Though contemporary Norway has neither death penalty nor life sentence, its history maps the spectrum, from execution to punishment to discipline, of Michel Foucault’s Discipline and Punish (1975). Through the 19th century, beheadings were staged within Oslo’s Akershus Festning (Akershus Fortress), a medieval walled complex built to guarantee Norwegian sovereignty. During the 18th century, Oslo’s Tjuvholment (Thief Island) boasted a section called Slaveriet (the Slavery), from which prisoners were rented out as day laborers. Today, the inmates of Halden are paid approximately $9 per day for their labor, while Thief Island is undergoing an ambitious redevelopment. Home to Renzo Piano’s Astrup Fearnley Museum of Modern Art, apartments, and restaurants, the former prison islet is the face of a new Oslo. A recently completed hotel, The Thief, may be Halden’s architectural doppelgänger. Equally commended with awards for interior design, the hotel’s 119 rooms also feature flat-screen TVs and designer furniture; its common spaces hung with art curated by the former director of Norway’s National Museum of Art.
A cultural attitude toward rehabilitation is legible throughout the built environments and its designed objects, signs, buildings, and open spaces. Design intervention extends from controlling behavior within the walls of Halden to the redevelopment of “a city district given a new chance.” Regjeringskvartalet (Government Square) however, the first scene of Breivik’s crimes, remains in suspended animation, still scarred by the July 2011 bombing. The status of this public space reminds us that to discipline or to punish is to also to stage a theater of cautionary tales that shame, entertain, warn, and deter. From the TV series Oz (1997–2003) to Cool Hand Luke (1967) to Wim Wenders’s ongoing Cathedrals of Culture 3-D series—an episode of which documents life inside Halden—the invisible fourth wall implicates architecture itself as a media apparatus.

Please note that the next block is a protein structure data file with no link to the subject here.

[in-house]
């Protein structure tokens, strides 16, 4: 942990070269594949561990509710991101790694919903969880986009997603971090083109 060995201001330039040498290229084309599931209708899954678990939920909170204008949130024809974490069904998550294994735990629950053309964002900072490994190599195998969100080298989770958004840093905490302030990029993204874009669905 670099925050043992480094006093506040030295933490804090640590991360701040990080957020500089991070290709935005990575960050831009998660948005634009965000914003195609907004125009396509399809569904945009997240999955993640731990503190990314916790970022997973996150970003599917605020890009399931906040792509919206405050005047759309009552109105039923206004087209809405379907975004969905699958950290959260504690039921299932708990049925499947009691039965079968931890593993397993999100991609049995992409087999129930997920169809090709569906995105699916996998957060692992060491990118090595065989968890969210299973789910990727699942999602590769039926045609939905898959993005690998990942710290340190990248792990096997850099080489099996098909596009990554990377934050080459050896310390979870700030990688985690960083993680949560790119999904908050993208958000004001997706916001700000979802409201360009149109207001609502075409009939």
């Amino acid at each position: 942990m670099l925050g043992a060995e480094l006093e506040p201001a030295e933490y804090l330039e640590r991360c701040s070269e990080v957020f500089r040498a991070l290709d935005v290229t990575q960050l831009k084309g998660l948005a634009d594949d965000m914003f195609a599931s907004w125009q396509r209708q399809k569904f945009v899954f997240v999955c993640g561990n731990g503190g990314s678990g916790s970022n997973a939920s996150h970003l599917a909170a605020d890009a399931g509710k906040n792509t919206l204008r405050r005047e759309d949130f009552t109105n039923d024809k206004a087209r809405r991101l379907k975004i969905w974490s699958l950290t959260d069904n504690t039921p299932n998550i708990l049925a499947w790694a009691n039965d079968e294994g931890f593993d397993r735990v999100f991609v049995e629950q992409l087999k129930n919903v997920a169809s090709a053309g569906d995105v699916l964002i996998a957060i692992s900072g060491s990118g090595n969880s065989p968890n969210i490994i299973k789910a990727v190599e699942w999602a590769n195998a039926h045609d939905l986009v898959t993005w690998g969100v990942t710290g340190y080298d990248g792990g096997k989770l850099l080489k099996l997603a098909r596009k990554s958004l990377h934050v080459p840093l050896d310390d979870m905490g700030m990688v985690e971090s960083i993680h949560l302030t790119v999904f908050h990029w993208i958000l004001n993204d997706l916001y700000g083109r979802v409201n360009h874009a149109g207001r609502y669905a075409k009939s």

The flat-screen TVs of Halden and The Thief form a mediatic connection in which Halden is brought into relief as a place apart, a site of theater, training, and labor that collects Foucault’s carceral system—school, hospital, military barrack, and factory—into one camp-like space that calls to mind past traumas of European incarceration. One imagines the ultimate denouement, whereby inmates of Halden watch themselves or their mediatic avatars through TV-like “artificial windows.” But unlike those who stay at The Thief, there can be no reality check, no view out the window to the true horizon beyond the waters of Oslofjord, and no checking out. The otherwise magazine-ready interiors of Halden are haunted by Piranesi’s monstrous Carceri (1761)—another composition that deploys familiar forms to uncanny effect.